About a month ago, when the adventure of moving my mother's parents into assisted living and clearing out their house was finally nearing its end, we received a call from my dad's brother, informing us that my other grandmother was in the hospital—she'd had a small stroke. So, with a half-raw roasted chicken in the oven of my now-empty grandparents' house, all of us feeling like boxers out on our feet, we started packing for the drive back to my hometown.
As we gathered our things, a phone call to my dad's dad informed of us of the latest developments: my grandmother Marilyn, who had been on her way to a CAT scan just minutes prior, was having another stroke. This time, a major one. We could hear the doctors in the background, trying in vain to communicate with her.
She had lost the ability to speak, and the doctors were saying she would likely be paralyzed on one side. The news completely blindsided us. It was difficult to imagine that anything like this could happen to one of my healthy, vibrant, and hilariously eccentric grandparents.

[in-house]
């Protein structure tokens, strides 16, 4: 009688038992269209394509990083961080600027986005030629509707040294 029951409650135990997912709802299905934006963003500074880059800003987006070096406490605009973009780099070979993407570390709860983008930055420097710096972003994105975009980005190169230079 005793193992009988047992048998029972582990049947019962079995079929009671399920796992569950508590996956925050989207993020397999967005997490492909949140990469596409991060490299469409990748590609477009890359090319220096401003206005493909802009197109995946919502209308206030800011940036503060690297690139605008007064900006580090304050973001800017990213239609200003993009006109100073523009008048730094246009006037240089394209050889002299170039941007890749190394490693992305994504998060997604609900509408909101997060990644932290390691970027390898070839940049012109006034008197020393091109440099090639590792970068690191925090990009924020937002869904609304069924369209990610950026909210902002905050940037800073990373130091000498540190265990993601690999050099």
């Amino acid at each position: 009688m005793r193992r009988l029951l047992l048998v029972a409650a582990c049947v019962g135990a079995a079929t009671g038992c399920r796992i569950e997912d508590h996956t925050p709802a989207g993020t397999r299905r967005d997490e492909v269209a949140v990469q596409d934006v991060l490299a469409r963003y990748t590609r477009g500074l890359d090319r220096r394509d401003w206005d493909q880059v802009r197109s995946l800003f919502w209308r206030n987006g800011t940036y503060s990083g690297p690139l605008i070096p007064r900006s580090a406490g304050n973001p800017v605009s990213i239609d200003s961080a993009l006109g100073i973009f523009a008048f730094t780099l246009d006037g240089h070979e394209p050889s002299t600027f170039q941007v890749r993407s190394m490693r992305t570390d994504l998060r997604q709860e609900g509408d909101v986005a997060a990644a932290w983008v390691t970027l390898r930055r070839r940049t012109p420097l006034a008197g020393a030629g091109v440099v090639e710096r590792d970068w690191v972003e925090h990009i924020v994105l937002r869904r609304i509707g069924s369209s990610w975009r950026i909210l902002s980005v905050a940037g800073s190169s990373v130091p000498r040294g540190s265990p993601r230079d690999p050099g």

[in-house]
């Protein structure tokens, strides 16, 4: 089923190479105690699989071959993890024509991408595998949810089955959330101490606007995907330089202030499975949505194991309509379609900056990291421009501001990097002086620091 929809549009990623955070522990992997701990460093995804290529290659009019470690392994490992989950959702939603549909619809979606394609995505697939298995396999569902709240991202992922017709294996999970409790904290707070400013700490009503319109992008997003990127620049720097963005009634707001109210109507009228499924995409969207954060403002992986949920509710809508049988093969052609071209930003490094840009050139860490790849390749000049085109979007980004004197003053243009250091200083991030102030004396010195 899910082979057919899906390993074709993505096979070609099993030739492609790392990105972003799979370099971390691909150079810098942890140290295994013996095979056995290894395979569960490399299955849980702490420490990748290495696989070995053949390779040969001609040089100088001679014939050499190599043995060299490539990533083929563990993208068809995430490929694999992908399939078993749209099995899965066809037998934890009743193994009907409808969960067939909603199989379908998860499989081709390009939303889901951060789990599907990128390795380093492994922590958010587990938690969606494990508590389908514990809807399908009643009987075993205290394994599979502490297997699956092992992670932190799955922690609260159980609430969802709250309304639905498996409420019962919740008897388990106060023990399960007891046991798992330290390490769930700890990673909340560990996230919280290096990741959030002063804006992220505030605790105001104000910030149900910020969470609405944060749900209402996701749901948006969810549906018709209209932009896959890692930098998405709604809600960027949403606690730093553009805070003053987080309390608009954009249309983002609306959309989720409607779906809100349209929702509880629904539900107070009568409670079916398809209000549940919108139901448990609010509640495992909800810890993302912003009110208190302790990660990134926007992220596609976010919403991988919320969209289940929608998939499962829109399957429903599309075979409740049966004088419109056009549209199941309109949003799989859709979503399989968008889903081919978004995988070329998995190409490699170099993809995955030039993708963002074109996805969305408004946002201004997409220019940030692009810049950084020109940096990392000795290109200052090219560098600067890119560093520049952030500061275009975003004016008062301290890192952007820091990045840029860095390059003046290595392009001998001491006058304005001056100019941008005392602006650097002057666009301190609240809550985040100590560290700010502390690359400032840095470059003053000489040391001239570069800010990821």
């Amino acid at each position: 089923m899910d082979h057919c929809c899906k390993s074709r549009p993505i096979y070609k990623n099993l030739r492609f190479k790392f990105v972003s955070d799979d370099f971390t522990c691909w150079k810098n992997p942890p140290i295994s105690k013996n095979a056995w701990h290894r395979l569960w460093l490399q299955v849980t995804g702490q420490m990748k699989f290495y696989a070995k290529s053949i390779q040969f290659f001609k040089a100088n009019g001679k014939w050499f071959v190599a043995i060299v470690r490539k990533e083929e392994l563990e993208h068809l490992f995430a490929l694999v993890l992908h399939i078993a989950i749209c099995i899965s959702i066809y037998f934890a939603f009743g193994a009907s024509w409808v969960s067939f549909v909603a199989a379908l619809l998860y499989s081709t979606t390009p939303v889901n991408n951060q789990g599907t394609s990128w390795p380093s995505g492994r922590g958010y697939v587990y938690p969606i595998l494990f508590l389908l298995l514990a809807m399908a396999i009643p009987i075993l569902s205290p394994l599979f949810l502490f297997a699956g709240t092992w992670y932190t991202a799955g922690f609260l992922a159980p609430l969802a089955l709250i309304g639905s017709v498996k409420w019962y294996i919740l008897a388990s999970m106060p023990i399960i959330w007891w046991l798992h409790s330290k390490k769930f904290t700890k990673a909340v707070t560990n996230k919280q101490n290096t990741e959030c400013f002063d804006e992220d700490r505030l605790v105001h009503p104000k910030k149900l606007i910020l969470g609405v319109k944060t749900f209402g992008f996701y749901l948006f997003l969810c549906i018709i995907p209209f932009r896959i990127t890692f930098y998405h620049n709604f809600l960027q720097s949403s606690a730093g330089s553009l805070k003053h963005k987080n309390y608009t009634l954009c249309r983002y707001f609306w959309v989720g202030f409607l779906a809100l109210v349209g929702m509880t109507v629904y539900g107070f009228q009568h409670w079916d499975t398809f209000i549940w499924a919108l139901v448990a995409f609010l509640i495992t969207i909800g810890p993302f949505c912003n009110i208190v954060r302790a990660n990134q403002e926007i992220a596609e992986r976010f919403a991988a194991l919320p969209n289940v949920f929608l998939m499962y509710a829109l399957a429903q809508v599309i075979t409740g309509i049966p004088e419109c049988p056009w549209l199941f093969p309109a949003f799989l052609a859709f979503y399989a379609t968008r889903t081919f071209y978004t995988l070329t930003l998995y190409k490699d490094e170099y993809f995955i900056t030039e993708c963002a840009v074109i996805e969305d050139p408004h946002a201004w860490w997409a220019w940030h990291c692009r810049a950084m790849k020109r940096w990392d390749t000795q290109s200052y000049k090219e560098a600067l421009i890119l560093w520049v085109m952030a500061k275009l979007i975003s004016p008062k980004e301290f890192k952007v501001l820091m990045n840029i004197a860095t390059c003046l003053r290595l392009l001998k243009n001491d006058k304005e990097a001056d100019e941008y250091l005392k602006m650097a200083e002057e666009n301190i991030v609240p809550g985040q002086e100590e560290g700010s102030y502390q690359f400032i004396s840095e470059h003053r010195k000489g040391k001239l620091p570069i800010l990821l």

It already felt like we (my parents especially, who have been steadfast troupers throughout this whole process) were running a gauntlet, trying to keep up with an unending stream of crises and major tasks to be completed. We shook our heads in dumbfounded horror; not her, not this, not now of all times for heaven's sake. Then, we sped for two and a half hours home.
The next few days were a roller-coaster ride; we had no clue what the future would hold. There were times when she seemed a million miles away, flirting with death, vacant and gone but for a shell of a body limped along by modern medicine. Other times, she would say a few words and light up when she saw us, moving her arms and legs as the doctors didn't think she'd be able to do.
Amazingly, thanks to my grandmother's stubbornness, the palpable, visible love of my grandfather, and some incredible rehabilitation therapists, she recovered enough so that she was able to return home.
A long and difficult road awaits, as she re-learns to speak and do countless other day-to-day activities that most of us take for granted. Though the journey is far from over, and her recovery comes with a whole host of very grave considerations and complications, we're happy to have her back. We love you, grandma!